Living off the land
Very often for any army engaged in conflict the issue is not so much victory, but how to get there. In fact, what often determines victory relates to logistics.
It amounts to living off the land well, right where you are, before the conflict ever starts. The best armies have a sense of what they are trying to do on the larger scale, but they must also come to grips with the fact that it won’t be easy. They will most likely be moving through areas with which they are unfamiliar, dealing with ever-changing scenarios that will challenge their resolve.
Every soldier expects to have hardships in what they are doing and trying to accomplish. It is expected, but it can also be minimized somewhat by being aware of it from the start.
Suffering (difficulty) is never desirable but is necessary if we are to achieve anything worthwhile. Christ knew what it was to “live off the land.” He came with nothing but his objectives. In order to achieve them, he would have to get it straight in his mind that there were a lot of dusty, uncomfortable roads to travel first.
Trouble is coming
Every soldier in the field knows that trouble is coming. They will either find it as they move forward or it will find them, either way they know it is coming. Part of the great sacrifice of Christ is that he knew he would face staggering opposition, but he accepted the challenge.
Working entirely within the confines of human limitation, Jesus knew what it meant to feel pain and bleed long before he went to the cross. As he worked as a carpenter/blacksmith, he would feel sore muscles, bumps and bruises, the occasional cut and perhaps worse. Hebrews 4:15 is all about relationship in suffering. Jesus doesn’t just relate — he knows. He knew from the very start that “living in the field” meant hardship.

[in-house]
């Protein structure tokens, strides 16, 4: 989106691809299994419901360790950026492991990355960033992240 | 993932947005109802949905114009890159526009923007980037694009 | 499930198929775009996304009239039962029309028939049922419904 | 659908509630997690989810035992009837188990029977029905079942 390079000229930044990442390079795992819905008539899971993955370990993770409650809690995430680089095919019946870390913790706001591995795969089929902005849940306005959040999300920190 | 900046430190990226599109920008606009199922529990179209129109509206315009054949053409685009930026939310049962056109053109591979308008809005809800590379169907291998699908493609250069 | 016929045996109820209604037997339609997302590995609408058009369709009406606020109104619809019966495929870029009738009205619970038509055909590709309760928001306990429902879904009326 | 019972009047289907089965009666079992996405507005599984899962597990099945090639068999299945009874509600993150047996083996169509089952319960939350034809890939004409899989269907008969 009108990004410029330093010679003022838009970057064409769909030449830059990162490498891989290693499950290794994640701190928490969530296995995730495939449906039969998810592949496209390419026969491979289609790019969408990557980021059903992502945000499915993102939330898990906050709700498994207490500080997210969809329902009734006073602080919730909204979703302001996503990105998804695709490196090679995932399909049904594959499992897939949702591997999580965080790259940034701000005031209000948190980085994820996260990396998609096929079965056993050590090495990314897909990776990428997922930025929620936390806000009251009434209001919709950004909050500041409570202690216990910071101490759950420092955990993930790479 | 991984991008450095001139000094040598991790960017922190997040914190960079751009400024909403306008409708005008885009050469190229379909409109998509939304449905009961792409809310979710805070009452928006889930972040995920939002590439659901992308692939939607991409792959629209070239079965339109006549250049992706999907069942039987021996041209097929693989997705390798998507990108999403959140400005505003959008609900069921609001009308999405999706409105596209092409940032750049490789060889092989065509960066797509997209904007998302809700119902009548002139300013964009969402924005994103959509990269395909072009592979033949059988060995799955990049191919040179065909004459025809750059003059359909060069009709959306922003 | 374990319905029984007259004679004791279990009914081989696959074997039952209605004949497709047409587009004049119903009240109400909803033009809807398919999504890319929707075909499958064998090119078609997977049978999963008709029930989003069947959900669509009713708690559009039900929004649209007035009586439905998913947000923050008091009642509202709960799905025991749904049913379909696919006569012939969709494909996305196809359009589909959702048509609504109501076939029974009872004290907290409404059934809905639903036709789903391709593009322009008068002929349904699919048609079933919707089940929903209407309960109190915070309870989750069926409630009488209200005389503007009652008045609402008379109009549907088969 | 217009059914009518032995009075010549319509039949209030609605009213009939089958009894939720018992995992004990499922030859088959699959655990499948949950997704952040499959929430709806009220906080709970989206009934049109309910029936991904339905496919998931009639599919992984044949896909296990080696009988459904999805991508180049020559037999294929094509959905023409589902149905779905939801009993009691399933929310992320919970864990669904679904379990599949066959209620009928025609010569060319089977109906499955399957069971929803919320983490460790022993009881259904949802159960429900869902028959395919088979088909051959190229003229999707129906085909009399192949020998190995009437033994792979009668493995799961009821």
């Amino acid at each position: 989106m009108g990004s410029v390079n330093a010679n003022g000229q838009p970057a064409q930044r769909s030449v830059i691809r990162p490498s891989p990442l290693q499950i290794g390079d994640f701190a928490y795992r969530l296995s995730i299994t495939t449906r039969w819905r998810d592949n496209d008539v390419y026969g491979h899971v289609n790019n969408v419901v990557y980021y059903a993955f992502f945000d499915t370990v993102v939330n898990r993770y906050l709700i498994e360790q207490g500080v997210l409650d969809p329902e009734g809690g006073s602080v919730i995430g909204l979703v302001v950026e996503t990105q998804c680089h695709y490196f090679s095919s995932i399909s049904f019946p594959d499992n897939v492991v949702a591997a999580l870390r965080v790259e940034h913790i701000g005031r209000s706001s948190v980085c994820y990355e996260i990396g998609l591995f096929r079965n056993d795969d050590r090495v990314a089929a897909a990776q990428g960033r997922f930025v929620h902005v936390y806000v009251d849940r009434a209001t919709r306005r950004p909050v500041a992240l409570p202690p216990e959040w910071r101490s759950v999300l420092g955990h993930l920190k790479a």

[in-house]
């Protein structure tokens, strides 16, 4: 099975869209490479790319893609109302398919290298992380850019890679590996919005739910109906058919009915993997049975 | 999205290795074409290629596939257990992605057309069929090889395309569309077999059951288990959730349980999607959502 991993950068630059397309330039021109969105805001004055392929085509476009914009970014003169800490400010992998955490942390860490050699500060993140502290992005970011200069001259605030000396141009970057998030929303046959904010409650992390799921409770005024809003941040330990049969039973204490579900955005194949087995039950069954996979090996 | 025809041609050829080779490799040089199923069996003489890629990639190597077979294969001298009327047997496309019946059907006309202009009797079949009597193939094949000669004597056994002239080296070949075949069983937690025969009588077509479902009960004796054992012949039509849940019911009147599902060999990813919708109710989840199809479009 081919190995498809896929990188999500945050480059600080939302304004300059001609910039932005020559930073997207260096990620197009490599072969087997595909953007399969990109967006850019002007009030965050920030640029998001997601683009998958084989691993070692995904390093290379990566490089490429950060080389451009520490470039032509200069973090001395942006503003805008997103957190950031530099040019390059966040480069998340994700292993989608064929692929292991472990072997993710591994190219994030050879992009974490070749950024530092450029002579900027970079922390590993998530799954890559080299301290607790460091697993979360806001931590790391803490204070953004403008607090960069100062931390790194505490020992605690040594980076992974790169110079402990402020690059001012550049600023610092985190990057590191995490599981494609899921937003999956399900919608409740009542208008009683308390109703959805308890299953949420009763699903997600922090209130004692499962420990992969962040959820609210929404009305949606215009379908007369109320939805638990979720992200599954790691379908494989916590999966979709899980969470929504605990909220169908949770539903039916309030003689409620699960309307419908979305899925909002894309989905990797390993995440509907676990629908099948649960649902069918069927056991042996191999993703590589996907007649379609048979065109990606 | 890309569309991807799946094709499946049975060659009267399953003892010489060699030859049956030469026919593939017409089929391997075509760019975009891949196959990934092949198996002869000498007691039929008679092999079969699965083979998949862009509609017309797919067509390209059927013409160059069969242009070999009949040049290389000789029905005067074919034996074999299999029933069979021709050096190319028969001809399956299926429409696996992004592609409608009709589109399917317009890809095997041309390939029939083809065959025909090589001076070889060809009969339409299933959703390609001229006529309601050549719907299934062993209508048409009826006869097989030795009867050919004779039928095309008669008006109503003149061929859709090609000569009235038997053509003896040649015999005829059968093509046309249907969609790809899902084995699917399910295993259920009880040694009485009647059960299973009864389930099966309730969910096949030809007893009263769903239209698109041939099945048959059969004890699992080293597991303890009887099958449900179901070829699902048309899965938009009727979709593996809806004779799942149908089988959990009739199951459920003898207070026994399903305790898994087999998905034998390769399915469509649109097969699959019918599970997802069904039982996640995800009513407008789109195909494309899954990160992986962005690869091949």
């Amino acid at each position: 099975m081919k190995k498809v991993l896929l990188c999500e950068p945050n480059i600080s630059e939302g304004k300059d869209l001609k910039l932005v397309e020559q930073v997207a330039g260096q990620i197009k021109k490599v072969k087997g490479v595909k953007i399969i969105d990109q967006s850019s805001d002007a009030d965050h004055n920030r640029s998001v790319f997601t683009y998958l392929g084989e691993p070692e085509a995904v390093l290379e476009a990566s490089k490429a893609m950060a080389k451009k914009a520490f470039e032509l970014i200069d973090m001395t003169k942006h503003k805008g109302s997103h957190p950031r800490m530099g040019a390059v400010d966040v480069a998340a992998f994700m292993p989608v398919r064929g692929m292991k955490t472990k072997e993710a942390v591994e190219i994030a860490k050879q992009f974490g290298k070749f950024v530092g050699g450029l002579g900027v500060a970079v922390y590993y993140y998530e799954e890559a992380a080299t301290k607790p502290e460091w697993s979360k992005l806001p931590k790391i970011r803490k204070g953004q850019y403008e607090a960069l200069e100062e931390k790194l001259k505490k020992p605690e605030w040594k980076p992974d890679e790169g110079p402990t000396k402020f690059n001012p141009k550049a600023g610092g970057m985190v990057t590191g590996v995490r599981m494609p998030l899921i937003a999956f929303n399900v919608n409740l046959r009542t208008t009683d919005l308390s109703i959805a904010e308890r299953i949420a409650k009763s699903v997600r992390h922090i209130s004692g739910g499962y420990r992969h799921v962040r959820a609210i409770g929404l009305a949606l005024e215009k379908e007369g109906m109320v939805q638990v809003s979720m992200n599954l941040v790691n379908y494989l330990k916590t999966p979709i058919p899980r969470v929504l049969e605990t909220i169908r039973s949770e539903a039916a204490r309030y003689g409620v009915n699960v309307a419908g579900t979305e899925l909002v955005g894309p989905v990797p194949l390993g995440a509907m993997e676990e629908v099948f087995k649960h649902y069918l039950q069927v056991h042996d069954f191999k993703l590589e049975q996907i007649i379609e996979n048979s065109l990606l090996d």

Living off the land
Jesus knew that he was stepping into unfriendly territory when he began his mission of peace through truth. He faced opposition from the very start. When you look at the life of Jesus, it reads a bit like a military campaign and perhaps that is exactly what it was.
The recruits he had with him (the disciples and other fickle followers) were constantly demoralized. They were a bit naïve in that the opposition they faced seemed unnatural, but it was to be expected as Jesus told them on numerous occasions (Psalm 69:4 & John 15:25).
Both John 15:25 and Psalm 69:4 say: “They hated me without a cause.”
Living off the land means realizing where you are and that the opposition is going to be stiff. It is finding spiritual resources right where you are and dealing with the hardships in a way that will bring benefit to what you are trying to accomplish. It means taking a close look at what is available to you in your present circumstances.
Primary to the campaign
Our primary responsibilities as followers of Christ are training, improvement and engaging. Without the first two (training and improvement), the third (engaging) will not be possible or advisable. Truly, if you aren’t constantly involved in the first two, step aside because you are going to hurt yourself and the others that are around you.
Suffering is part of what it means to be in the field and moving forward in life’s campaign. Most people could relate to Psalm 69:20: “Reproach hath broken my heart; and I am full of heaviness: and I looked for some to take pity, but there was none: and for comforters but I found none.”
However, we must not limit God to our ideas about what should be done or even our assessment of the current situation. To effectively deal with harsh circumstances we must be mentally persuaded, in full agreement and productive right where we are.
Ezra 10:4 expresses the campaign well: “Arise; for this matter belongeth unto thee: we will also be with thee: be of good courage, and do it.”
Dr. M. Hildon Guy is President of the University of Christian Studies and Seminary in Eagle River, Alaska. www.universityofcss.org.